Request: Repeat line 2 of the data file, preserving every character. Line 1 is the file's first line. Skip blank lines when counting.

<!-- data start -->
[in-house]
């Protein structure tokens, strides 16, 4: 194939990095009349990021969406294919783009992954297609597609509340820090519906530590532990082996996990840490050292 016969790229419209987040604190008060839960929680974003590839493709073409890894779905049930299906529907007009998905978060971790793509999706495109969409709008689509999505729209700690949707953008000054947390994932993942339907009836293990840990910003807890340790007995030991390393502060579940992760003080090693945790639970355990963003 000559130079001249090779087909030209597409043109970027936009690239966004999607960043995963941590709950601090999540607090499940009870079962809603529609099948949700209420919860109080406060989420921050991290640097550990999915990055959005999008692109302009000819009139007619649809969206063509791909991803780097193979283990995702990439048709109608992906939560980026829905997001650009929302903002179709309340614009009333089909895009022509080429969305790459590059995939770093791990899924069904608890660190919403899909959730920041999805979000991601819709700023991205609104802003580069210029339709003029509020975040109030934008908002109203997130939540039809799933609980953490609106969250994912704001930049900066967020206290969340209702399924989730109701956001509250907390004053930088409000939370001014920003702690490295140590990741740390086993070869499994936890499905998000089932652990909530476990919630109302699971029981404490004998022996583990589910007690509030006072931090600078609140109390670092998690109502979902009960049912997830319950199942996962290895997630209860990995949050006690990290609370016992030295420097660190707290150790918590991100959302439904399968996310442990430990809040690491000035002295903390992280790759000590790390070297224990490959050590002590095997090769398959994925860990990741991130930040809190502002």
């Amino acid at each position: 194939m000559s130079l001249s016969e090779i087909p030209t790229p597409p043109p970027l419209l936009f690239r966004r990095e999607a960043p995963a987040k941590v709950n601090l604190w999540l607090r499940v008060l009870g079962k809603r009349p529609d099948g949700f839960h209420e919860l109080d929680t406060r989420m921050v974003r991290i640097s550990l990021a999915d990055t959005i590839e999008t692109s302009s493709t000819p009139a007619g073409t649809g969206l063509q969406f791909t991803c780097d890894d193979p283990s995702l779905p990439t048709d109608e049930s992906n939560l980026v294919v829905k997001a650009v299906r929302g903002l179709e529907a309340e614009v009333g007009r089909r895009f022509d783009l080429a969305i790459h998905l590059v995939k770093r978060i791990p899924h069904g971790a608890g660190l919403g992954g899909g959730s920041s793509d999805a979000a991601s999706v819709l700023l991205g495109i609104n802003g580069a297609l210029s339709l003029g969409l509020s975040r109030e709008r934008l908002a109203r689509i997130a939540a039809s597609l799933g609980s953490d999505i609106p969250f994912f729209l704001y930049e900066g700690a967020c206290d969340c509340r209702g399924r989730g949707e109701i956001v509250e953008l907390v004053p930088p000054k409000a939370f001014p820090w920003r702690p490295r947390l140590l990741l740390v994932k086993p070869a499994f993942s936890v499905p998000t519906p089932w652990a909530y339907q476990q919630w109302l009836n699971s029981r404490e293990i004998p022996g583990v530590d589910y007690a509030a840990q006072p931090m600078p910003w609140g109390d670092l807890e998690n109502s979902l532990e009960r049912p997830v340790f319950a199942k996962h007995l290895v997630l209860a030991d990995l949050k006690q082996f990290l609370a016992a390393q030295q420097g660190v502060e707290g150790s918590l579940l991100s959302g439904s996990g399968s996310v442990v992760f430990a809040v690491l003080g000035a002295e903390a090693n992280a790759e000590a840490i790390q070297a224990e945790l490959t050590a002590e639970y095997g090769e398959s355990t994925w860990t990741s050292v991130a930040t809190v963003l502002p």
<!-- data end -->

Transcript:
């Protein structure tokens, strides 16, 4: 194939990095009349990021969406294919783009992954297609597609509340820090519906530590532990082996996990840490050292 016969790229419209987040604190008060839960929680974003590839493709073409890894779905049930299906529907007009998905978060971790793509999706495109969409709008689509999505729209700690949707953008000054947390994932993942339907009836293990840990910003807890340790007995030991390393502060579940992760003080090693945790639970355990963003 000559130079001249090779087909030209597409043109970027936009690239966004999607960043995963941590709950601090999540607090499940009870079962809603529609099948949700209420919860109080406060989420921050991290640097550990999915990055959005999008692109302009000819009139007619649809969206063509791909991803780097193979283990995702990439048709109608992906939560980026829905997001650009929302903002179709309340614009009333089909895009022509080429969305790459590059995939770093791990899924069904608890660190919403899909959730920041999805979000991601819709700023991205609104802003580069210029339709003029509020975040109030934008908002109203997130939540039809799933609980953490609106969250994912704001930049900066967020206290969340209702399924989730109701956001509250907390004053930088409000939370001014920003702690490295140590990741740390086993070869499994936890499905998000089932652990909530476990919630109302699971029981404490004998022996583990589910007690509030006072931090600078609140109390670092998690109502979902009960049912997830319950199942996962290895997630209860990995949050006690990290609370016992030295420097660190707290150790918590991100959302439904399968996310442990430990809040690491000035002295903390992280790759000590790390070297224990490959050590002590095997090769398959994925860990990741991130930040809190502002």